It’s been days since Supreme Court Justice Brett Kavanaugh was confirmed after an FBI investigation into the accusations made against him, but for many liberals, the debate is far from over.
The question of whether a woman should be automatically believed came up on Thursday’s episode of “The View,” and it sparked a fiery discussion between the liberal and conservative co-hosts on the panel.
Liberal co-host Sunny Hostin, who is a lawyer and journalist, commented on a recent interview of first lady Melania Trump about sexual assault and the #MeToo movement.
“In the law, for any crime, a person’s testimony is enough,” Hostin claimed. “After 40 years, we finally changed the law, we finally said that a woman’s word is enough.”
“I’ve taken many cases to trial with just a woman’s word, and now you have the first lady of the United States telling women everywhere ‘your word is not enough,’” she continued, referring to Melania implying that evidence is needed to keep people from being falsely convicted of a crime. “Quite frankly, that isn’t the law. You don’t need corroboration!”
Conservative co-host Meghan McCain pointed out that investigations are needed and said, “I believe in the Constitution, I believe in due process, and I do believe in the presumption of innocence over guilt. And what’s being brought into play here is the presumption that I need to believe ‘guilty’ over innocence, which is something protected by the Constitution.”
Conservative co-host Abby Huntsman, a newcomer to the show, added, “I’m all for ‘every single woman needs to be heard,’ because more often than not, women are correct. But, Sunny, you are insinuating that evidence doesn’t matter, and as a lawyer, evidence should always matter!”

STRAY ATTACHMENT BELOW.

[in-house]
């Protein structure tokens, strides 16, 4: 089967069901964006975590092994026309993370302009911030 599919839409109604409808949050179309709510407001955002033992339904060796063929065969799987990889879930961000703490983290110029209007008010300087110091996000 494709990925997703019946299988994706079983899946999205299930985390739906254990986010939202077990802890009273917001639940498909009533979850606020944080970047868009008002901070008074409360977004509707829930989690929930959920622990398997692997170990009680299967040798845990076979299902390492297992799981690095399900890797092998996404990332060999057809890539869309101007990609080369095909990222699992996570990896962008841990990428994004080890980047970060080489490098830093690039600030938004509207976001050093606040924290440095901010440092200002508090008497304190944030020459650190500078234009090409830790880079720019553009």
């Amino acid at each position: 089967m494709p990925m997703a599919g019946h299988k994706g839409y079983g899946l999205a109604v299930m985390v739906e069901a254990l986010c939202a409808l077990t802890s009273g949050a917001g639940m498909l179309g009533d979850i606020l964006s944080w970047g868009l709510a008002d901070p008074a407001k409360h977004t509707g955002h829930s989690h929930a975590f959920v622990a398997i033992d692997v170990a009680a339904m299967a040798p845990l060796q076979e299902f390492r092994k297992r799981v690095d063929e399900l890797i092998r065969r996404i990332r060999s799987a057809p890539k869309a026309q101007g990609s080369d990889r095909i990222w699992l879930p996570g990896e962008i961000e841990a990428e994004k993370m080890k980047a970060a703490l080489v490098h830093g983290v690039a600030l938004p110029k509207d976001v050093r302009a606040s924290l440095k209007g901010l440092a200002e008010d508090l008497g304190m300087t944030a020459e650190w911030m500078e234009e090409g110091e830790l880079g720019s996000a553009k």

“Testimony is evidence!” Hostin insisted. “You don’t need corroborating evidence. You don’t need a rape kit, you don’t need witnesses because oftentimes, guess what, there are no witnesses during rapes.”
“So when you’re talking about evidence, testimonial evidence is the very bedrock of our system!” she concluded.
But Huntsman responded, “Have you ever known someone to be falsely accused of something?”
“I will say, between two and eight percent of alleged accusations are false,” Hostin replied. “That’s a very low number.”
“The Constitution is a really big thing for me — I have a copy of it in my living room framed,” McCain piped up. “For me to be sitting here saying this, it’s very nuclear for Abby and I to sit here and push back because all of a sudden everyone’s going to say ‘You’re somehow OK with assault, you’re somehow OK with rape.’”
“Yeah, it’s impossible,” Huntsman agreed.
Watch the full discussion below: